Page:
Not even the Queen could stop it from happening: The Royals Season 2 will come to an end when the finale airs on Jan. 17. Thankfully, the show was officially renewed for a third season on Jan. 5, midway through it's deliciously drama-filled sophomore season. So, as this season comes close to its end the questions becomes, "When will Season 3 of The Royals premiere?" Well, while Seasons 1 and 2 were just a few months apart, that likely won't happen for Seasons 2 and 3. Update: According to their official Facebook page, The Royals will return Dec. 4.
Earlier: However, E! has a somewhat unconventional broadcasting schedule. Most networks have almost all of their premieres either in the fall (September, usually), January (also called "midseason"), or a shorter run in the summer. However, since the advent of streaming and increased cable networks, that's been changing — Netflix and Amazon premiere series year round, and long hiatuses mean that some shows take the holidays off and don't come back until February or March, like Empire Season 2. Hey, sometimes the oddness can made for good news — The Royals was renewed for a second season before it premiered, allowing the show to premiere both seasons in less than a year, in March and November.
All that is to say that maybe E! will once again throw The Royals right back into production and Season 3 will premiere in just six months, sometime in early summer. However, I wouldn't be surprised if they decided to just wait until fall, putting a full year between the Season 2 and 3 premieres — that's how most shows still do it. So, in the meantime, here's a few other series to catch up on during the show's potentially lengthy hiatus.
1. House Of Cards (UK)
The original House of Cards is a perfect companion piece to The Royals. But, instead of a wildly ambitious royal family, it's about Francis Urqheart, a ruthlessly ambitious Parliament member who's willing to act like what he is, a more devious Frank Underwood, in order to get ahead.
2. Ladies Of London
Giving you that E! Network reality-TV flavor, Bravo's international Housewives spinoff, Ladies of London has just as much scheming as any other entry on this list, it just so happens that rather than control over the entire nation, these women fight over charity events. And, Caroline Stanbury is a woman after Queen Helena's heart, with her combination of a razor-sharp British wit and her manners and propriety.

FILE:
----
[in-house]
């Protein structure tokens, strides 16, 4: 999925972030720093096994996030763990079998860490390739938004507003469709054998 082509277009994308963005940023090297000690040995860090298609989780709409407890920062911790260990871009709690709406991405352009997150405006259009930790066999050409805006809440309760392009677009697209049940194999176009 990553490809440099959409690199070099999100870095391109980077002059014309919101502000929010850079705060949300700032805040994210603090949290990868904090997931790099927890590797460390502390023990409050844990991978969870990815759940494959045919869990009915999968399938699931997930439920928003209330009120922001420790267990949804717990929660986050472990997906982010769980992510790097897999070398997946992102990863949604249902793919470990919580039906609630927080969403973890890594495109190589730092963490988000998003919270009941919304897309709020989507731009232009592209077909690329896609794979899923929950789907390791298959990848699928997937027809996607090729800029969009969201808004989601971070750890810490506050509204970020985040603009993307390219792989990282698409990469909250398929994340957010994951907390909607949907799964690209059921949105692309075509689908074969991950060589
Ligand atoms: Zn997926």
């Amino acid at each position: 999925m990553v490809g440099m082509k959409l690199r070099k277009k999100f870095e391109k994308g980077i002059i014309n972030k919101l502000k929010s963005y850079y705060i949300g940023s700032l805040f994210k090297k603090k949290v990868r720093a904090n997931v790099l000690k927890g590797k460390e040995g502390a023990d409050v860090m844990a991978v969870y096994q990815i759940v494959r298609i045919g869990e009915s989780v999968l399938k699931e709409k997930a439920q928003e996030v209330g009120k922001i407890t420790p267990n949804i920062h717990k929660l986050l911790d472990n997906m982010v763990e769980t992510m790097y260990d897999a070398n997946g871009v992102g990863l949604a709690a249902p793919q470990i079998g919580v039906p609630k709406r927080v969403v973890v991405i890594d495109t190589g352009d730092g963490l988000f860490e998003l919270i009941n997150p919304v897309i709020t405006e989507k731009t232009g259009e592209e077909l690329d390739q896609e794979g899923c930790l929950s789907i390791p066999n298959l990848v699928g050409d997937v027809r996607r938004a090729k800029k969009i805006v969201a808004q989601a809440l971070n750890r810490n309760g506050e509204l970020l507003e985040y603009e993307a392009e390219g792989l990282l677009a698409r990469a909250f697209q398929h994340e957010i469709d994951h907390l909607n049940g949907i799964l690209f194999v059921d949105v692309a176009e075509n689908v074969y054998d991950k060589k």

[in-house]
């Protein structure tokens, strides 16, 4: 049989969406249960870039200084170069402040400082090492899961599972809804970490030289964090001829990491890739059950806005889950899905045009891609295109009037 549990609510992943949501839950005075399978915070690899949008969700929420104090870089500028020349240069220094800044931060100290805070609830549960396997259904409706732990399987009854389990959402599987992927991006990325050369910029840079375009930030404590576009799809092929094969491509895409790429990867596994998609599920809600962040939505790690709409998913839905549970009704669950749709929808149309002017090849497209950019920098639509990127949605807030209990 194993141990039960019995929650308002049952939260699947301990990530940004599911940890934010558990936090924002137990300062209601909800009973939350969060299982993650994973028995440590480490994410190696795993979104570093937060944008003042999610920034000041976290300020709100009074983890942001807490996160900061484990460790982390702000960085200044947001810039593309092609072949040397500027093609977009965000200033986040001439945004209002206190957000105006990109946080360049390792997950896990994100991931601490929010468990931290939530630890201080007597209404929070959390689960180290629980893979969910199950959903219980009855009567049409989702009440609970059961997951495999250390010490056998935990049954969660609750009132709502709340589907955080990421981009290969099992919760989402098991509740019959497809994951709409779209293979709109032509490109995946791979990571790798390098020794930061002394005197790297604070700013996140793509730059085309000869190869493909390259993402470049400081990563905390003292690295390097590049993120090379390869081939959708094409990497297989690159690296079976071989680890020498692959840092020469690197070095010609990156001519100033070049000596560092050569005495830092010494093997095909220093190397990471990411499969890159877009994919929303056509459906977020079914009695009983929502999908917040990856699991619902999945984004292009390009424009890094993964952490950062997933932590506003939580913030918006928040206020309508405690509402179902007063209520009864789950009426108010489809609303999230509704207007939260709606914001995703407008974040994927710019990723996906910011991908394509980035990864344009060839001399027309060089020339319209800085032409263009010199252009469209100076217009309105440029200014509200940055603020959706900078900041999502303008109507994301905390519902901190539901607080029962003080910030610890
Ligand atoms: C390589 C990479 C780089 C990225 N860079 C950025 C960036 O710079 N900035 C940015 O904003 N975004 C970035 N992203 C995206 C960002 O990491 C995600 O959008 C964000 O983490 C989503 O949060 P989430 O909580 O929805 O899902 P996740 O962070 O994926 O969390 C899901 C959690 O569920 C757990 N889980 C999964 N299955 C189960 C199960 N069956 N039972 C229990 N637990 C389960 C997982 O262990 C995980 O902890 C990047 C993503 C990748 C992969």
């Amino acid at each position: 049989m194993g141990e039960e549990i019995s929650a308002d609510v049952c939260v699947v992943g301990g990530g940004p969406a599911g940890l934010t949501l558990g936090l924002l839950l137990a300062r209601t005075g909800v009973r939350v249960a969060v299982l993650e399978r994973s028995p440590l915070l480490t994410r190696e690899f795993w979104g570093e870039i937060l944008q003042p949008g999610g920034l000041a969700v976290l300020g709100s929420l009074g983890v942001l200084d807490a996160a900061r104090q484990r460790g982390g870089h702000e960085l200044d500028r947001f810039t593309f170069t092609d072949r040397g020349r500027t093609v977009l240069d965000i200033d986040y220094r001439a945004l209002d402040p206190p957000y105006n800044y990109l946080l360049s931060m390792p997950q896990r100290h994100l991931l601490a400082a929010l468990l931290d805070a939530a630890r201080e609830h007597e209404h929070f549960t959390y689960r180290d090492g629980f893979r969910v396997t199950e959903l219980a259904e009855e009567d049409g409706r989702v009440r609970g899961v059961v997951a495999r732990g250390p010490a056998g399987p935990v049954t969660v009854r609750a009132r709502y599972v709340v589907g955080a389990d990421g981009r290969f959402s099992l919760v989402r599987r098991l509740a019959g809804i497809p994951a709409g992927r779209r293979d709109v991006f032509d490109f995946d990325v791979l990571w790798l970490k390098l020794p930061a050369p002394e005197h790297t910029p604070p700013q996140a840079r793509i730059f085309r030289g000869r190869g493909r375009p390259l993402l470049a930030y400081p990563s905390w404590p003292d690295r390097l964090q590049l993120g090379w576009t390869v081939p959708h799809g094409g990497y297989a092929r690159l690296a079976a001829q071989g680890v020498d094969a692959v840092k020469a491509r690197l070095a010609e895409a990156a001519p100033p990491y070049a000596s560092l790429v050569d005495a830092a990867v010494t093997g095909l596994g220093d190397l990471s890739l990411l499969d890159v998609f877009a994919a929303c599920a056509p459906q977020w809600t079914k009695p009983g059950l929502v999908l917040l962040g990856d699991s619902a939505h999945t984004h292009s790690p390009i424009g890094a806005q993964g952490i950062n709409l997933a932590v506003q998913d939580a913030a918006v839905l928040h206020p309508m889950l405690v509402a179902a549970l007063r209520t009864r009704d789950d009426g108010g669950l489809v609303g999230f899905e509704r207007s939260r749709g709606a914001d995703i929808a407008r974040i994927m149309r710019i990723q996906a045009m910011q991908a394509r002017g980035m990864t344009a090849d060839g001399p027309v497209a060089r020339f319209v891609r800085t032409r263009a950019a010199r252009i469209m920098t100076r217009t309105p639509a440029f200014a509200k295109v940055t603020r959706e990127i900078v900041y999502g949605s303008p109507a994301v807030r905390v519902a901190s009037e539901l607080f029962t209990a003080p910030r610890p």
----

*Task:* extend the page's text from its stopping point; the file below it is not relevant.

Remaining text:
This series from NBC proposed an alternate version of the United States called Gilboa that has a monarchy, and what that would mean for the nation. Ian McShane's hammy but wonderful performance as the American-ish monarch King Silas Benjamin is a particular standout, and it makes for the perfect in-between marathon viewing while The Royals is off the air. Kings went off the air in 2009, but some of the episodes are still available to stream on NBC.com.
4. The Tudors
Another alternate version of a historical British royal family, but instead of the Windsors, The Tudors tells a fictionalized version of King Henry VIII, his many wives, and all the other politicians around them. It may be set back in the 16th century, but there's a lot in common with The Royals. One big difference? There are way more shirtless dudes. So, if you've been wishing that Jasper would disrobe in every episode, don't walk, run over to Netflix.
British kids going through growing pains that include overindulging in alcohol, drugs, and sex — it's practically Eleanor's origin story. But, with young Nicholas Hoult to make it even better.
6. Game Of Thrones
King Cyrus is basically a cross between Joffrey and Littlefinger, so if his political machinations — and The Royals' many hookups — are what appeal to you, then why not watch (or rewatch) Game of Thrones. And, by the time you're worked through all five seasons, it will probably be time for Season 6. And, by the time Season 6 is finished, it'll be nearly time to jump back into The Royals Season 3. The time will fly by! And, until then, enjoy this video of the cast playing Bustle's emoji game:
Image: Charley Gallay/E! Entertainment; Rebecca Miller/Bravo; Giphy (2); Helen Sloan/HBO